Yesterday I worked out of our Fall River site, which may sound like a pain because it’s a much longer commute from the Boston area, but I don’t mind it because it’s a nice excuse to see my family that lives down there.  After my work day, I met up with Papou and Auntie Paula at the new Jerry Remy’s.

Fall River


I ordered a delicious summer berry salad to start.  I haven’t had poppyseed dressing in so long!  I also enjoyed a turkey burger (sans bun) and some sweet potato fries.  Yum.

Jerry Remy's Berry Salad

Jerry Remy's Turkey Burger

It was nice to catch up with my family.  Auntie Paula and I spent a lot of time talking about work site wellness programs, as she has been tasked with creating a wellness program at her work as well.  We talked not only about different ideas we’re each trying to carry out, but we also talked a lot about resistance.  We mentioned the barriers and challenges that I’m sure every company faces in the infancy of their wellness programs (executive buy in, worries about cost, what’s the long-term benefit), but we actually spent quite some time discussing resistance at the staff level.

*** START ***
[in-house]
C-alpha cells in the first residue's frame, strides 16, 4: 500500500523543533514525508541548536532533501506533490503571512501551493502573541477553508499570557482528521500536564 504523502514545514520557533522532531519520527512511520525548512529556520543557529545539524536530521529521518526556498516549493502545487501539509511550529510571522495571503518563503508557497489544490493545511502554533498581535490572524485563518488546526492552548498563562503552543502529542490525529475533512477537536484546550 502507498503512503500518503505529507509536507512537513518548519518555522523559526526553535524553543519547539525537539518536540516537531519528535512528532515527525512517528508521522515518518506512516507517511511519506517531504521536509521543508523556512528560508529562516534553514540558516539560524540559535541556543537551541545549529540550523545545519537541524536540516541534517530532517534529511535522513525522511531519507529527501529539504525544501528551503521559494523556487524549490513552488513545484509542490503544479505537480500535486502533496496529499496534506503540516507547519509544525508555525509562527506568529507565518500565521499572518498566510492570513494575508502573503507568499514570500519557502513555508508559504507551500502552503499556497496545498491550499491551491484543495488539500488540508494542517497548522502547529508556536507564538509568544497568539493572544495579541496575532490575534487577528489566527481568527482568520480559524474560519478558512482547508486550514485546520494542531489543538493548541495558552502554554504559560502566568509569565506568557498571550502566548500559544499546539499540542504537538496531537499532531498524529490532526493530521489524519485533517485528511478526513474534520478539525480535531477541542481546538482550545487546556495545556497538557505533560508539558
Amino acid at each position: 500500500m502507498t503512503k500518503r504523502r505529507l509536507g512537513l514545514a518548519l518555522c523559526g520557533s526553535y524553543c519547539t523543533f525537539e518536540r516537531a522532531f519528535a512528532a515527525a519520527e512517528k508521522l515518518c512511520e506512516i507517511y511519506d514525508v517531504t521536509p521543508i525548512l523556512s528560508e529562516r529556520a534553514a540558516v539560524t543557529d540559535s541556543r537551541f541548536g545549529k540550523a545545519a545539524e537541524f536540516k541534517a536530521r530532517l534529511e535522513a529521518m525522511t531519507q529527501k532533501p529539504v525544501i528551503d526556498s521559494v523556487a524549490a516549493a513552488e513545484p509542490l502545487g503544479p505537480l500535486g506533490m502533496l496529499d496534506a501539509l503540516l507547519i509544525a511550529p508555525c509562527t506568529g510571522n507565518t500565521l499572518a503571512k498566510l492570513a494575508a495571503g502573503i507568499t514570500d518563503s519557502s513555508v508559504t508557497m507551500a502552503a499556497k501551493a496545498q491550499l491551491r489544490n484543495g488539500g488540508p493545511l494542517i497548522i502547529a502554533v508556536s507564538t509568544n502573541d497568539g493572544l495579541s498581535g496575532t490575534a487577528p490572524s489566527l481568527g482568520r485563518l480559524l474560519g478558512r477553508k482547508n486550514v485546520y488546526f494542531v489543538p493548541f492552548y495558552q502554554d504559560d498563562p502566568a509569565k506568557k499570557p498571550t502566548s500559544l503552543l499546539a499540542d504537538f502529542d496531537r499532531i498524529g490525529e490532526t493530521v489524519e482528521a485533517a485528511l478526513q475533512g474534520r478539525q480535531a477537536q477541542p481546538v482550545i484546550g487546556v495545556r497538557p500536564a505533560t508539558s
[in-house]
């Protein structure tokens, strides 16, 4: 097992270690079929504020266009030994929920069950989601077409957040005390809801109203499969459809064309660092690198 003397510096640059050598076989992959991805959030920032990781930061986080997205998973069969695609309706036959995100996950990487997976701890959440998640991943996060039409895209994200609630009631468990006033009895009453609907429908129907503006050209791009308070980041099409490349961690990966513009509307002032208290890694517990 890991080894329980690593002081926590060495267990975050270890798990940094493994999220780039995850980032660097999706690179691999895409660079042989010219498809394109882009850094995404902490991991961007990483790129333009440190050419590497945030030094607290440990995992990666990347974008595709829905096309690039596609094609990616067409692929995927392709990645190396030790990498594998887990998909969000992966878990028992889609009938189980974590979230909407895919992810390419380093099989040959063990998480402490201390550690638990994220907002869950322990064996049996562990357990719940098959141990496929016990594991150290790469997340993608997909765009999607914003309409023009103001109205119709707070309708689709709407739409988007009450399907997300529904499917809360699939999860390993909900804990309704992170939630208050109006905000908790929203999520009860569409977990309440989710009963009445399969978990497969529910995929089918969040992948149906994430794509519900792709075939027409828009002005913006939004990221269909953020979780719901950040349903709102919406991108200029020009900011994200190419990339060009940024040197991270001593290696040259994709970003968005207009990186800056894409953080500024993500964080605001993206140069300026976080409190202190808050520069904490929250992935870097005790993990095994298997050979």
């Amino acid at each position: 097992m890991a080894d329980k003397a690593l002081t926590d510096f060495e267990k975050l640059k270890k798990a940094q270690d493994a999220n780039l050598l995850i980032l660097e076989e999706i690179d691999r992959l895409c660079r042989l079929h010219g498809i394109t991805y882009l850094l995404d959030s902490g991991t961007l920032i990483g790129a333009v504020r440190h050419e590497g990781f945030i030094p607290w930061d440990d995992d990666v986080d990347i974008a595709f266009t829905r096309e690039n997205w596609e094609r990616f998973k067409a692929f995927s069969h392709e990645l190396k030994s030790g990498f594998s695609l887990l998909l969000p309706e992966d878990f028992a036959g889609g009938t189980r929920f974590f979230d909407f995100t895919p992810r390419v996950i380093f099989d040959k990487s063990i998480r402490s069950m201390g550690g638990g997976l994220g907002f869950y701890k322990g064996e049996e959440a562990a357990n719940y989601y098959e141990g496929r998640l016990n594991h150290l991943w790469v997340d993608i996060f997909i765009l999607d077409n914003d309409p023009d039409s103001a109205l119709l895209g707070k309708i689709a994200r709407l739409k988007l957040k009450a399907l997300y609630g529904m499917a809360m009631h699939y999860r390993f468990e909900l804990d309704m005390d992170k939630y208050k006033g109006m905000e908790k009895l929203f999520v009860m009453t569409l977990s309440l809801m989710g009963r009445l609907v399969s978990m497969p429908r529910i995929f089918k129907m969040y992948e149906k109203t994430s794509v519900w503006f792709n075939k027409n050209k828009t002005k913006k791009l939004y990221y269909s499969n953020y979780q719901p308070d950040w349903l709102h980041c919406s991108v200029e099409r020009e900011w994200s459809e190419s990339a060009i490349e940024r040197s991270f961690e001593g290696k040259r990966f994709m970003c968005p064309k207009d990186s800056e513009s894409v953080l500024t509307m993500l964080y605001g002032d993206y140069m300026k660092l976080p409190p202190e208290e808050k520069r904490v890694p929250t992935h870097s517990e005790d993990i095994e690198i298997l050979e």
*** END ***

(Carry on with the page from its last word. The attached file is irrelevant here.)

For example, Auntie Paula recently created a lunchtime wellness event that she dubbed the “lunchtime walk, run, or jog.”  She made signs, everyone seemed excited about the hype, and then guess what?  A whopping one person showed up.

How sad.  But I think this happens often.  Of course, if a wellness culture is promoted from the top down at a company it’s probably not as bad, but people always have an excuse to make.  That’s what happened with Auntie Paula – she heard it all!  It’s too hot.  It’s too cold.  It’s raining.  I’m tired today.  I’m busy today.  I forgot my sneakers.  Maybe tomorrow.  Monday.  But is there really anything truly magic about Monday?  There’s always going to be something you could make an excuse over.  Self included!

don't make excuses make progress

It’s mind-boggling to me the excuses people are willing to make, whether it be in regards to a work site wellness program, cooking a healthy meal at home, or actually using a gym membership.  I’m even going to go out on a limb and say that in the time spent making excuses, someone could go for a ten minute brisk walk and complete 1/3 of their recommended daily physical activity for the day! Nevermind the benefits they’d feel in terms of productivity, energy levels, stress levels… the list goes on.  Or if you add up the time spent on the Internet, yakking away, in the lunch line, etc…. don’t complain to me about not having time.